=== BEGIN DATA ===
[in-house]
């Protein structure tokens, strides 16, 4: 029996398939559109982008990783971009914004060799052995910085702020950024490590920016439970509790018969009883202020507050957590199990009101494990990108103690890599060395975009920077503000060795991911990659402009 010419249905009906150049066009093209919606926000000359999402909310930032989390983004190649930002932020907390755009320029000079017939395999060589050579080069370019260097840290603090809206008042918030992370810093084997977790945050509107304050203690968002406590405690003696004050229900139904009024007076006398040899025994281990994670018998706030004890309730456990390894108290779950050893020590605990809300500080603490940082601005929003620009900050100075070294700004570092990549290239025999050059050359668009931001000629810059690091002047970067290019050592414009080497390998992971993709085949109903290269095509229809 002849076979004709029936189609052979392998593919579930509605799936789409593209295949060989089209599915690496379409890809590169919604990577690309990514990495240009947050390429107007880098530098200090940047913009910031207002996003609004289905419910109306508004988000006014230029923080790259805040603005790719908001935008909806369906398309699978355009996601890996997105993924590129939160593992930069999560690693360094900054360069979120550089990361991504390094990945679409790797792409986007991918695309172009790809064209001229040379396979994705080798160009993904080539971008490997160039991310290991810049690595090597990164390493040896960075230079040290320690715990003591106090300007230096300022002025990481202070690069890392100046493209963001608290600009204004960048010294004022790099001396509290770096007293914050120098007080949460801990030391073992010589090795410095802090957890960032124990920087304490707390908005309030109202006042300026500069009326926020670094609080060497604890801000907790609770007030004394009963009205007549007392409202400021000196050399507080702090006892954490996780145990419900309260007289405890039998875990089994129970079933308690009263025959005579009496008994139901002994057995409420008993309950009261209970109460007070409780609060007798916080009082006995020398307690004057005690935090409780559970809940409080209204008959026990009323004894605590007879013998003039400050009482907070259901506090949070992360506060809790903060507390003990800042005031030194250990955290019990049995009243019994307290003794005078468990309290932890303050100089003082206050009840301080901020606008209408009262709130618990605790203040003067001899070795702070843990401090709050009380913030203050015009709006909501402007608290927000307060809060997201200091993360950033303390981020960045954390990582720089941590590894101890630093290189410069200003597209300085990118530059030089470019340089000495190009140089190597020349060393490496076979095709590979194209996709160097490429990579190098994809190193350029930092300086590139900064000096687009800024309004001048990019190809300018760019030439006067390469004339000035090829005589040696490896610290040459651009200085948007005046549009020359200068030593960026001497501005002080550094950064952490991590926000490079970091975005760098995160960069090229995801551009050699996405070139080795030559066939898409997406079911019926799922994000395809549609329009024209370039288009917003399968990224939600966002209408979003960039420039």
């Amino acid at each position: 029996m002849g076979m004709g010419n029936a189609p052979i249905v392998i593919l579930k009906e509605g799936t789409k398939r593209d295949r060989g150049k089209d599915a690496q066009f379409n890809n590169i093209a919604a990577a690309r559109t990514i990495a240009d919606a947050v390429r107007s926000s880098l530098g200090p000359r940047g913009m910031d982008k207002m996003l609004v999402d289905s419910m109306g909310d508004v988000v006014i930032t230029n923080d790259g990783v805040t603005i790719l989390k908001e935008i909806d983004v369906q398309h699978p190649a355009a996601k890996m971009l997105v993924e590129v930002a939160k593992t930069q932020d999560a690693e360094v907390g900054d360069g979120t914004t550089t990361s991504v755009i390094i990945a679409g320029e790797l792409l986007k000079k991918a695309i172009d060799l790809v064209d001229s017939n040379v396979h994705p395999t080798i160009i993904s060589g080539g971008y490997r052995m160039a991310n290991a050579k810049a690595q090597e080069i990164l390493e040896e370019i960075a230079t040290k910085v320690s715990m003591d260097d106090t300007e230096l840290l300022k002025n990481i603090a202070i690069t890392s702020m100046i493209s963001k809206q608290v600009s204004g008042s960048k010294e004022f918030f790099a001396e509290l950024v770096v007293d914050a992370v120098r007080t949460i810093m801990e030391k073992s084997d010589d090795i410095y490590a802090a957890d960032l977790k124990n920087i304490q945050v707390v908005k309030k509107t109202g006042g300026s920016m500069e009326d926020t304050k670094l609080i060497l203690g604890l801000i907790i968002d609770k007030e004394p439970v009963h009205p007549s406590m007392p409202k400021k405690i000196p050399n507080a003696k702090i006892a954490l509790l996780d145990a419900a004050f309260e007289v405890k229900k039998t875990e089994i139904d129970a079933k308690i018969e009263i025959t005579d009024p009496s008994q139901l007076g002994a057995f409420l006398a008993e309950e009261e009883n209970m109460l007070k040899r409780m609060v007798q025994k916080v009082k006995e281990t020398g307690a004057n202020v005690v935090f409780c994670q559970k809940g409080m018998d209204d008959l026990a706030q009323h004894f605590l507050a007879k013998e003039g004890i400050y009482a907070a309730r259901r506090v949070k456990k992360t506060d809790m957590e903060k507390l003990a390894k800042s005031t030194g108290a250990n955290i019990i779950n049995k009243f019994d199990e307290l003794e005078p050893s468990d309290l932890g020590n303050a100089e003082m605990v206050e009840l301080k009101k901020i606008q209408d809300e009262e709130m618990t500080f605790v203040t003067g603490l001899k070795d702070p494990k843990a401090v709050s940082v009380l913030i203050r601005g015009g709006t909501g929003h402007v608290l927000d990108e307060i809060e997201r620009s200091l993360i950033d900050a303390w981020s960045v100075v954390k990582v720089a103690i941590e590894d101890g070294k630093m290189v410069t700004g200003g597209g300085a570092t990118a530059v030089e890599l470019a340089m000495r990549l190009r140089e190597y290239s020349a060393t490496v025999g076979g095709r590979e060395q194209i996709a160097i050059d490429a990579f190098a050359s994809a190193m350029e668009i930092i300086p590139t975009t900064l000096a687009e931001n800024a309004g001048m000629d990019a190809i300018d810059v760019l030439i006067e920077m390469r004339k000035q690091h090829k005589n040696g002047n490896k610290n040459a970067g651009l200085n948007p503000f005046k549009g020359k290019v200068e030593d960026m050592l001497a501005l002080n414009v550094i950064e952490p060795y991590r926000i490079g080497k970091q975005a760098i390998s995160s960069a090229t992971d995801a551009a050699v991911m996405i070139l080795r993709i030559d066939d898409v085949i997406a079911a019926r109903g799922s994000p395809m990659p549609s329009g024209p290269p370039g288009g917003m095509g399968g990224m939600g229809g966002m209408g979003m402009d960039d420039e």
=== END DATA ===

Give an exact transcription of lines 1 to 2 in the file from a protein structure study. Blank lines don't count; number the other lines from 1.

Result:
[in-house]
């Protein structure tokens, strides 16, 4: 029996398939559109982008990783971009914004060799052995910085702020950024490590920016439970509790018969009883202020507050957590199990009101494990990108103690890599060395975009920077503000060795991911990659402009 010419249905009906150049066009093209919606926000000359999402909310930032989390983004190649930002932020907390755009320029000079017939395999060589050579080069370019260097840290603090809206008042918030992370810093084997977790945050509107304050203690968002406590405690003696004050229900139904009024007076006398040899025994281990994670018998706030004890309730456990390894108290779950050893020590605990809300500080603490940082601005929003620009900050100075070294700004570092990549290239025999050059050359668009931001000629810059690091002047970067290019050592414009080497390998992971993709085949109903290269095509229809 002849076979004709029936189609052979392998593919579930509605799936789409593209295949060989089209599915690496379409890809590169919604990577690309990514990495240009947050390429107007880098530098200090940047913009910031207002996003609004289905419910109306508004988000006014230029923080790259805040603005790719908001935008909806369906398309699978355009996601890996997105993924590129939160593992930069999560690693360094900054360069979120550089990361991504390094990945679409790797792409986007991918695309172009790809064209001229040379396979994705080798160009993904080539971008490997160039991310290991810049690595090597990164390493040896960075230079040290320690715990003591106090300007230096300022002025990481202070690069890392100046493209963001608290600009204004960048010294004022790099001396509290770096007293914050120098007080949460801990030391073992010589090795410095802090957890960032124990920087304490707390908005309030109202006042300026500069009326926020670094609080060497604890801000907790609770007030004394009963009205007549007392409202400021000196050399507080702090006892954490996780145990419900309260007289405890039998875990089994129970079933308690009263025959005579009496008994139901002994057995409420008993309950009261209970109460007070409780609060007798916080009082006995020398307690004057005690935090409780559970809940409080209204008959026990009323004894605590007879013998003039400050009482907070259901506090949070992360506060809790903060507390003990800042005031030194250990955290019990049995009243019994307290003794005078468990309290932890303050100089003082206050009840301080901020606008209408009262709130618990605790203040003067001899070795702070843990401090709050009380913030203050015009709006909501402007608290927000307060809060997201200091993360950033303390981020960045954390990582720089941590590894101890630093290189410069200003597209300085990118530059030089470019340089000495190009140089190597020349060393490496076979095709590979194209996709160097490429990579190098994809190193350029930092300086590139900064000096687009800024309004001048990019190809300018760019030439006067390469004339000035090829005589040696490896610290040459651009200085948007005046549009020359200068030593960026001497501005002080550094950064952490991590926000490079970091975005760098995160960069090229995801551009050699996405070139080795030559066939898409997406079911019926799922994000395809549609329009024209370039288009917003399968990224939600966002209408979003960039420039």